*These modern religions are no long- est instances, a freedom which made er spiritual; they have an intellectual of woman a slave and an instrument of basis; they are not ideal religions, like passion, to be discarded whenever she Christianity,' says Mr. George. It is failed to satisfy. Nor was this all that dusk. One must have read amiss. One the mediæval Church did. Through lights the lamp. Now, once more. Con- her feminine monasticism she provided found it, that is what stands written! the only alternate career to marriage It sounds like the sage conclusion of the that was possible in that day. By the occupant of the cracker-barrel in the competition of the nunnery the posicorner grocery, like the village atheist, tion of woman in marriage was lifted or like the young collegiate undergrad- past belief. Moreover, the abbesses of uate, scornful of Christianity and quite the great houses had power and authoroblivious of the fact that most of his ity such as no feminist of to-day has professors find it not incompatible with even conceived. Of all this, and much philosophy and science. Here is a pre- besides, many people seem wholly igsumably intelligent man who knows norant. nothing, it would seem, of the science Finally, one comes to this marvelous of theology.

observation of Mr. George regarding “The Christian religion has done ev- woman: 'She was seduced and held (to erything in its power to heap ignominy religion) only by cruelty and contempt. upon woman.' This statement shows . . She clings (to the ancient faiths) that Mr. George knows about as much more closely than man because she is of Church history as his reference to more capable of making an act of faith, the council which denied woman a soul of believing that which she knows to be would indicate. As a plain matter of impossible. One is dazed, stunned, fact, the Church has always encour- prostrated. This definition of faith aged Feminism up to the limit of her from a scientific realist? The writer of power to do so. No organization com- the letter to the Hebrews defined it posed of human beings could ever be as somewhat differently and more accufar in advance of its age as Mr. George rately. 'Faith is the substance of things and his kind wish the mediæval Church hoped for, the evidence of things unmight have been. The mediæval social seen.' Is Mr. George really under the system was a composite of the rem- impression that we Christians believe nants of Roman civilization and the in things we know to be impossible? semi-savage institutions of the Teuton- Hypocrites we all are, then, eh? And ic invaders. Christianity did all it could women are stronger in religion than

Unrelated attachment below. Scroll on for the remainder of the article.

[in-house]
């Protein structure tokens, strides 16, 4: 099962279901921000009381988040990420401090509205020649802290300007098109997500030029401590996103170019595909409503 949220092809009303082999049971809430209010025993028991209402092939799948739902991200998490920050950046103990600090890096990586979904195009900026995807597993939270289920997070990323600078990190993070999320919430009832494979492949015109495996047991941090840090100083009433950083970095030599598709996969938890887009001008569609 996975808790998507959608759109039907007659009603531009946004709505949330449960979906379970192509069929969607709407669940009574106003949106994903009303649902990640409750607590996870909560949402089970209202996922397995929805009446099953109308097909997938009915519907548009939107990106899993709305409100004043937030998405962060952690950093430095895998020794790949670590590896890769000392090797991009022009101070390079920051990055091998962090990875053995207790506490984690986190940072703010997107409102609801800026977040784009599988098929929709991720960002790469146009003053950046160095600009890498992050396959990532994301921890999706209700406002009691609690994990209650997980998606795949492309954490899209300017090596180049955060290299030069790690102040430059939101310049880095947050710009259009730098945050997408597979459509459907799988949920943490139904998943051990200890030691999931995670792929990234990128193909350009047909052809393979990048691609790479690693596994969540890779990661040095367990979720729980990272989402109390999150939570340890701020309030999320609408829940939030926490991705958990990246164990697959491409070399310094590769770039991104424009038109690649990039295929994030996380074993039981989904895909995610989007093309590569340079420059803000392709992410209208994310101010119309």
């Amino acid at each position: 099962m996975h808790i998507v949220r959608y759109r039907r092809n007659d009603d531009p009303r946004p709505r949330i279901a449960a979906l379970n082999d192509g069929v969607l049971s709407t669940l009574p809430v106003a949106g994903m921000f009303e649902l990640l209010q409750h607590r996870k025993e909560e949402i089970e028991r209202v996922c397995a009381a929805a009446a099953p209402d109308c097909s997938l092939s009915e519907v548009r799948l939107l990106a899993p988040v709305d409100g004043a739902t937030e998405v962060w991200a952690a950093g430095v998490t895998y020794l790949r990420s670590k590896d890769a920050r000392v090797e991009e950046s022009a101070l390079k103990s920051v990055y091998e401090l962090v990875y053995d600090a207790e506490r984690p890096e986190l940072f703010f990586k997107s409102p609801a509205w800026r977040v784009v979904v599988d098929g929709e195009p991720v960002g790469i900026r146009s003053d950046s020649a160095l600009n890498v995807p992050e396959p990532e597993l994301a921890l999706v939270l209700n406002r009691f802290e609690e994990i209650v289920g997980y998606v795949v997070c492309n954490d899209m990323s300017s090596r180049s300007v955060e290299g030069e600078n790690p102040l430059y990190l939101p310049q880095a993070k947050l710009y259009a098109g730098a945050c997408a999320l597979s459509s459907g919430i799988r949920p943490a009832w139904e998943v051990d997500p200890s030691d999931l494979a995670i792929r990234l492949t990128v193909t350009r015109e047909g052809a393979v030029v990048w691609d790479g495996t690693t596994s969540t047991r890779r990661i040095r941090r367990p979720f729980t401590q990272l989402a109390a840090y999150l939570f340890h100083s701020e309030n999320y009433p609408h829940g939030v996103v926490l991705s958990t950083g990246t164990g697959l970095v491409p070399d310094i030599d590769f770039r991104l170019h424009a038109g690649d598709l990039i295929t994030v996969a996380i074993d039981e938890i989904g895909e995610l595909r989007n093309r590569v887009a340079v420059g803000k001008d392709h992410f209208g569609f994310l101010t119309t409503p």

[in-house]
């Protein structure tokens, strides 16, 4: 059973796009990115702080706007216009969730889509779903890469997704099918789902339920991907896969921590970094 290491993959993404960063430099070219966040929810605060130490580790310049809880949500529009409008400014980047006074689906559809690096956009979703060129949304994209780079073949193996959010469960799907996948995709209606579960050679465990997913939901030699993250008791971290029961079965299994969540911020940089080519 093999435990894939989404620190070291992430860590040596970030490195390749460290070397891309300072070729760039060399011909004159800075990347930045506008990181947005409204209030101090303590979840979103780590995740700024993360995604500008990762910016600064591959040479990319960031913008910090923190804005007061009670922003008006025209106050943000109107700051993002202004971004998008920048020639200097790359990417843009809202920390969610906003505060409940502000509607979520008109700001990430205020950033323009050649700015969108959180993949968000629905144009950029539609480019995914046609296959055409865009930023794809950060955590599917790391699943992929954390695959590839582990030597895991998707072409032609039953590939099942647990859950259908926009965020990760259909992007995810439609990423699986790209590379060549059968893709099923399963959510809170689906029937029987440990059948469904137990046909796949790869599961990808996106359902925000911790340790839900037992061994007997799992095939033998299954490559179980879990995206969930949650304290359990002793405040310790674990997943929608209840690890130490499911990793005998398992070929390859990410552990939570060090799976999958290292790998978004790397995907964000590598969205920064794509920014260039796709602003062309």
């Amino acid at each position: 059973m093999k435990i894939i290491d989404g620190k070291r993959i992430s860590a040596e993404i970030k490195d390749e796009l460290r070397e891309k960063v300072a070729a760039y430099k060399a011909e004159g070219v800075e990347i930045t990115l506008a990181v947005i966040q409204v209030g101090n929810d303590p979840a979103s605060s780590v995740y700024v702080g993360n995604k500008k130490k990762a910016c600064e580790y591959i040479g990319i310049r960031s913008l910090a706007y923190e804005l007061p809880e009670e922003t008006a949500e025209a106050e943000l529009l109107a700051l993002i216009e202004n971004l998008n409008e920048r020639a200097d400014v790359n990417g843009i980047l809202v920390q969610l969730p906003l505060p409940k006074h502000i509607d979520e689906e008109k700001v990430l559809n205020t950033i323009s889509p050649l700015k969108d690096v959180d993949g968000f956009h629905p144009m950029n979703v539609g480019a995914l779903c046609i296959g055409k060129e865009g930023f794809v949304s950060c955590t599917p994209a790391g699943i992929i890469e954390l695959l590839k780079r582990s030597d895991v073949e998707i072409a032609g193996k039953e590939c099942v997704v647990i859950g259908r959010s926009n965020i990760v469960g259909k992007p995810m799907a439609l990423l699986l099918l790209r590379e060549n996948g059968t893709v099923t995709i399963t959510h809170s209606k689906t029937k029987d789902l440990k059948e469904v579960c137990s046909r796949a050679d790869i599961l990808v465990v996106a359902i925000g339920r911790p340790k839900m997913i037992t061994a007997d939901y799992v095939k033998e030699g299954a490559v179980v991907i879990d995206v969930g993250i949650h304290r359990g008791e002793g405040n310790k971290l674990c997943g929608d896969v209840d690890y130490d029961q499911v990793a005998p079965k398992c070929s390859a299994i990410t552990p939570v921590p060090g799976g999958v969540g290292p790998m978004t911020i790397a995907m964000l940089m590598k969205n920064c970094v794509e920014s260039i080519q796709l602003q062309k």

men because they are greater hypo beginning women were given the privicrites? Is that it? And Mr. George is a lege of participation in the deepest mysfeminist? Can this be because he ad- teries and sacraments, still religion was mires people proportionately to their long looked upon as a thing primarily capacity for hypocrisy? One's brain to be attended to by men. For instance, reels!

in the monastic organizations which But turning from these drolleries of saved religion and European civilizaMr. George's, it is worth serious con- tion in the Middle Ages, there were sideration, this fact, for it is a fact, manifold more men than women. Un

- that women of to-day are very much til quite lately, indeed, men went to more interested in religion than are Church as much as women did, or more, men. In every congregation and every and their interest in things religious denomination this is true to a greater was just as much, or more, evident. or less extent. It is a very conserva- Nor, despite Mr. George's confident tive thing to say that there are four belief, is it because women are less inwomen to every man in the church telligent than men, that they have not membership of America. Many people waked up, as have men, to the essenare wont to lay the blame for this on tial falsity and foolishness of religion. the churches. Quite a number of peo. One does not know just what the facts ple would like to lay it on the men. may be in England, but in this country Some, notably Mr. George, fault the it is certainly true that the average women for it. Is it not possible that the woman is very much better equipped responsibility rests upon our social mentally than is the average man. This structure?